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Aug. 21, 2019, 3:09 p.m. EDT

2-year Treasury yield climbs after Fed minutes say rates not on ‘preset course’

30-year German government bond auction struggled to draw demand

By Sunny Oh

Short-term U.S. Treasury yields rose on Wednesday after minutes from the Federal Reserve’s July meeting showed the U.S. central bank wasn’t ready to commit to a series of rate cuts.

What are Treasurys doing?

The 2-year Treasury note yield (XTUP:BX:TMUBMUSD02Y)  , sensitive to shifting expectations for Federal Reserve policy, climbed 5.5 basis points to 1.569%. The 10-year note yield (XTUP:BX:TMUBMUSD10Y)   was up 2 basis points to 1.577%, while the 30-year bond (XTUP:BX:TMUBMUSD30Y)  rose 0.9 basis point to 2.051%.

What’s driving Treasurys?

The minutes of the Fed’s meeting last month showed that senior officials preferred to follow a meeting by meeting approach when deciding on interest rate changes. The minutes said the U.S. central bank didn’t want to give the appearance of moving in a “preset course,” and that July’s rate cut was only “part of a recalibration” of policy.

The minutes also showed most officials didn’t see the need to cut rates to lift inflation expectations, as they expected the lower inflation readings to be temporary.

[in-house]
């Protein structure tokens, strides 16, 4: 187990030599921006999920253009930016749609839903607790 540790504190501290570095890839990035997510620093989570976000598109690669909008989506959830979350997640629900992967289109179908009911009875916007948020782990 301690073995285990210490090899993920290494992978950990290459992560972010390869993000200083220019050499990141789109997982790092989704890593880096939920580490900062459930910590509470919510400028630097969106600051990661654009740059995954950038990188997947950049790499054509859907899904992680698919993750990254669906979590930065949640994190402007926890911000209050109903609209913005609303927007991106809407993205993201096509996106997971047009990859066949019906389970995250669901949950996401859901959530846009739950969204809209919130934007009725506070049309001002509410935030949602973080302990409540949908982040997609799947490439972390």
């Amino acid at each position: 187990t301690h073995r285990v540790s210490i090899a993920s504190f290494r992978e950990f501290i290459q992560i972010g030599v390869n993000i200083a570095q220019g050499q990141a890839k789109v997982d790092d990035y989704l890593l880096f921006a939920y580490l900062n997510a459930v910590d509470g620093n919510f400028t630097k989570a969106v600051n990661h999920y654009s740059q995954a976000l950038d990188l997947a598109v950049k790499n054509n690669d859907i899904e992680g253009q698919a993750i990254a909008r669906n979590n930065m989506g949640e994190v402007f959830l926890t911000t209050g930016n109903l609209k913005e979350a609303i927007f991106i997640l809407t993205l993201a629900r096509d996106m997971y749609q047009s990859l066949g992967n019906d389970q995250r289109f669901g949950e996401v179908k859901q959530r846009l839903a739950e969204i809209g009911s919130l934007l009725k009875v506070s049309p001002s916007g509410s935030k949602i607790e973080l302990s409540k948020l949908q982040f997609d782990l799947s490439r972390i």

San Francisco Fed President Mary Day said a recession was not on the horizon on Tuesday in written answers to questions on the Quora website.

See : Fed officials shied away in July from planning future interest-rate cuts

In Europe, Germany auctioned off a batch of 30-year bonds at a record-low yield of negative 0.11% but was only able to sell €824 million ($915 million) of the up to €2 billion of debt for sale. The debt sale initially weighed on prices for government paper but its impact faded by the end of the trading session.

The German 10-year government bond yield (XTUP:BX:TMBMKDE-10Y)   rose 1.6 basis points to negative 0.676%, while the 30-year bond yield (XTUP:BX:TMBMKDE-30Y)   traded at negative 0.181%, Tradeweb data show.

What did market participants’ say?

On the Fed minutes:

“There was no hint of a “one and done” mentality on rate cuts. But, many opponents of action this summer cherry picked their way through the data as they strained to see the brighter side on trade and inflation,” wrote Jim Vogel, an interest-rate strategist at FTN Financial.

“A quick and major takeaway is there are still many on the committee who simply do not see lower inflation as a threat. A plea more cuts are needed quickly to get inflation moving higher will fall on a lot of deaf ears,” said Vogel.

Link to MarketWatch's Slice.